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Blood Feast (1963)

Director: Herschell Gordon Lewis
Starring: Thomas Wood, Connie Mason, Mal Arnold
Not rated, 67 minutes

BLOOD FEAST might not be the first film to feature graphic onscreen gore, but it was the first to use blood and guts as its primary selling point. Filmed in harshly lit 16mm and saturated in a garish early 60's south Florida color palette, the film tells the tale of mad Egyptian caterer Fuad Ramses (Mal Arnold) who is hacking up ladies in order to assemble a gruesome feast for an obscure goddess named Ishtar. While Fuad slices and dices, Detective Pete Anderson (William Kerwin, billed as Thomas Wood) spends his days romancing June 1963 Playboy Playmate Connie Mason, in between visits to gory crime scenes.

Is there anything objectively "good" about BLOOD FEAST? Not in the normal sense of the word. The acting is uniformly terrible, with cue card reading Connie Mason being the worst offender. Even at his best, Herschell Gordon Lewis could be considered a barely competent filmmaker, and while he manages to successfully capture images on film, he does so in the most uninspired style possible. His single take, one-camera-in-a-room approach (with a few closeups here and there) do little to mask the fast and cheap nature of the production. Despite it's technical incompetence (or perhaps because of it) BLOOD FEAST has a fuzzy and surreal charm. The minimalist horn and kettle drum score, the poorly executed attempts at humor, and most importantly the things-we-found-in-a-butcher-shop-dumpster gore effects all help make the film the seem like an accidental art film. It belongs to a rare breed of cinema that is so awful it transcends any measure of quality and becomes something else altogether, a la MANOS: THE HANDS OF FATE or CATHY'S CURSE.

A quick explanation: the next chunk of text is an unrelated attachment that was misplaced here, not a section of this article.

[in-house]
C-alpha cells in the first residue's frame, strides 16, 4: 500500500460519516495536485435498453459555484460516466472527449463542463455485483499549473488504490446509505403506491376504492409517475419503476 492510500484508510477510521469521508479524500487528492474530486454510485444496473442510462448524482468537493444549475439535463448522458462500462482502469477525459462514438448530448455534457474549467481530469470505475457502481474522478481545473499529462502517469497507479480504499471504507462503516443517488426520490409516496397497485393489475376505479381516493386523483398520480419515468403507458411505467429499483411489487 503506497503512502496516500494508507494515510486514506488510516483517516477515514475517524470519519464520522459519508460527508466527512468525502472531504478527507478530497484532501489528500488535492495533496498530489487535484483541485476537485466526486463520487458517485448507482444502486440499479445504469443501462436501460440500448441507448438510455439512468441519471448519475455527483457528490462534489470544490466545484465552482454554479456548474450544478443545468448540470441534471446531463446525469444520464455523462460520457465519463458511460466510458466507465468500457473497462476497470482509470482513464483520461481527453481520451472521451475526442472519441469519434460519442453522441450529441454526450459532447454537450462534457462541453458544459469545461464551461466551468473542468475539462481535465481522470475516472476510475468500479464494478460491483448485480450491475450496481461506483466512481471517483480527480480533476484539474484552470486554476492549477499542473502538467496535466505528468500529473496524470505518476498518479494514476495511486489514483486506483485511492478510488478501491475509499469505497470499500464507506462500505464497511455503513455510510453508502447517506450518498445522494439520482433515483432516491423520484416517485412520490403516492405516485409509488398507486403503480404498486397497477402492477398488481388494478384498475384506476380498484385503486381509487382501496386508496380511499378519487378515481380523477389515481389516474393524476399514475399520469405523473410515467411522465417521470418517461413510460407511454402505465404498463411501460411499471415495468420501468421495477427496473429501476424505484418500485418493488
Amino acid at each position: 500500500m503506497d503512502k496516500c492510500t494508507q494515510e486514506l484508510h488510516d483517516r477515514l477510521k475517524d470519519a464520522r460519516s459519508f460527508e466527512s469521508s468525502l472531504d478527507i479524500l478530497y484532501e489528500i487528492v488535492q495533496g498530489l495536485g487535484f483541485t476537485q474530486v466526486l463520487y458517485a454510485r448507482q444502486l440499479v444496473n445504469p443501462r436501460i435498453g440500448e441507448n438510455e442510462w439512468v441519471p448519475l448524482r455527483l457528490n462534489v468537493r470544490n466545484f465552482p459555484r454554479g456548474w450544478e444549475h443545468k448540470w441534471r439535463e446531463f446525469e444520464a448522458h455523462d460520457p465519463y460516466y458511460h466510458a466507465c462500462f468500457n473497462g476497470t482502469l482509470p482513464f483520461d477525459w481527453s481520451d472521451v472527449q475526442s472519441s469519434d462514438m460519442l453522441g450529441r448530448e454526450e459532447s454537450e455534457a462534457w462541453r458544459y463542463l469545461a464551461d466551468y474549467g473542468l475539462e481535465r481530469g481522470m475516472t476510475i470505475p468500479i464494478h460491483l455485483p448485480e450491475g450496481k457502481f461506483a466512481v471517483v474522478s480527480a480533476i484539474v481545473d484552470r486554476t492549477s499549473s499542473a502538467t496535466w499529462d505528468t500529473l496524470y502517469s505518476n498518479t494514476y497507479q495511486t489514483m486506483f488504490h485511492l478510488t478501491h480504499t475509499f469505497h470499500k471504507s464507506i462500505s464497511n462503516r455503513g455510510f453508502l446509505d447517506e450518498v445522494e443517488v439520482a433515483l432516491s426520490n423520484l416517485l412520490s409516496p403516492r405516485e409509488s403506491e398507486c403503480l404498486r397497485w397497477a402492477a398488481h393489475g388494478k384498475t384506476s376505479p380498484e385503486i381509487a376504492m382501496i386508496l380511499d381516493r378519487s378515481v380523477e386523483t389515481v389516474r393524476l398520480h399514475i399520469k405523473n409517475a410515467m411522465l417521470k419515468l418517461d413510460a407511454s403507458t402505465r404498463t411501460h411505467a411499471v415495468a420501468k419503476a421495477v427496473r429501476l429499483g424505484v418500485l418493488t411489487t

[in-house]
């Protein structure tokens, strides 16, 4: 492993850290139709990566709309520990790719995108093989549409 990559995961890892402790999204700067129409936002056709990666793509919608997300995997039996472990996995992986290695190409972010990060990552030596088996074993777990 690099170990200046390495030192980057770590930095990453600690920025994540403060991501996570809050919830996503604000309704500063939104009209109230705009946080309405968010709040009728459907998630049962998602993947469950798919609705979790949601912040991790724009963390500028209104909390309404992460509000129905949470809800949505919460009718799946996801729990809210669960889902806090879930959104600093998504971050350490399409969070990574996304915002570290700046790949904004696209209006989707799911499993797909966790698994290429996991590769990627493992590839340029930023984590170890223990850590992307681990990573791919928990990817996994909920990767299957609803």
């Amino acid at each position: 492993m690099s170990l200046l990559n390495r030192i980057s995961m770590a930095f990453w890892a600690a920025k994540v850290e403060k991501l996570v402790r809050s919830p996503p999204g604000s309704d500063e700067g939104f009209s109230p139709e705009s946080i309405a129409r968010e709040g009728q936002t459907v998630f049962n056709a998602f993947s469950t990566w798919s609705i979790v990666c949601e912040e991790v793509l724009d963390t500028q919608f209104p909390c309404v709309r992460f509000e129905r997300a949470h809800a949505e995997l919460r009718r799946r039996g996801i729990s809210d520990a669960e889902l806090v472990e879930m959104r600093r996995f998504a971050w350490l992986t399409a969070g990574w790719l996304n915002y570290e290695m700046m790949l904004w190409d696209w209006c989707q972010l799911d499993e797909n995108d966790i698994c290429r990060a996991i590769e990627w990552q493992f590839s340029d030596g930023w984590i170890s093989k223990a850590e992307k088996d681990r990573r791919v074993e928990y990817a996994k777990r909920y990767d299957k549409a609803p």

Despite its charms, the film is deathly dull at times, with some of the talkier scenes making the film seem much longer than it actually is. Quite an accomplishment for a film that barely breaks an hour running time. HG Lewis would hit his stride and deliver his most purely entertaining film, the Hillbilly ghost/gore epic TWO THOUSAND MANIACS!, the following year.


Psychotica (2010)

Director: Jonathan Wright
Starring: Megan Hutchings, Mike Webster, Aimee Feler, Christian Bako
Not Rated, 79 minutes

After witnessing one of their friends commit a very gory suicide, a group of heroin addicts decide to get clean. They agree to venture out to a secluded house in the country where they will be unable to access any more drugs, but only after making one last score to enjoy opium bliss for the final time. Their sleazy dealer gives them a freebie -- a little baggie of blue heroin that's just hit the streets. What they don't know is this is no ordinary heroin -- it is a government-engineered super smack intended to end the War on Drugs once and for all by causing users to kill themselves. Problem is, it turns them into homicidal maniacs instead. While the junkies are settling down for their last ride on the horse, a murderous doctor with government ties is looking for the group, and killing anyone who happens to be in his way.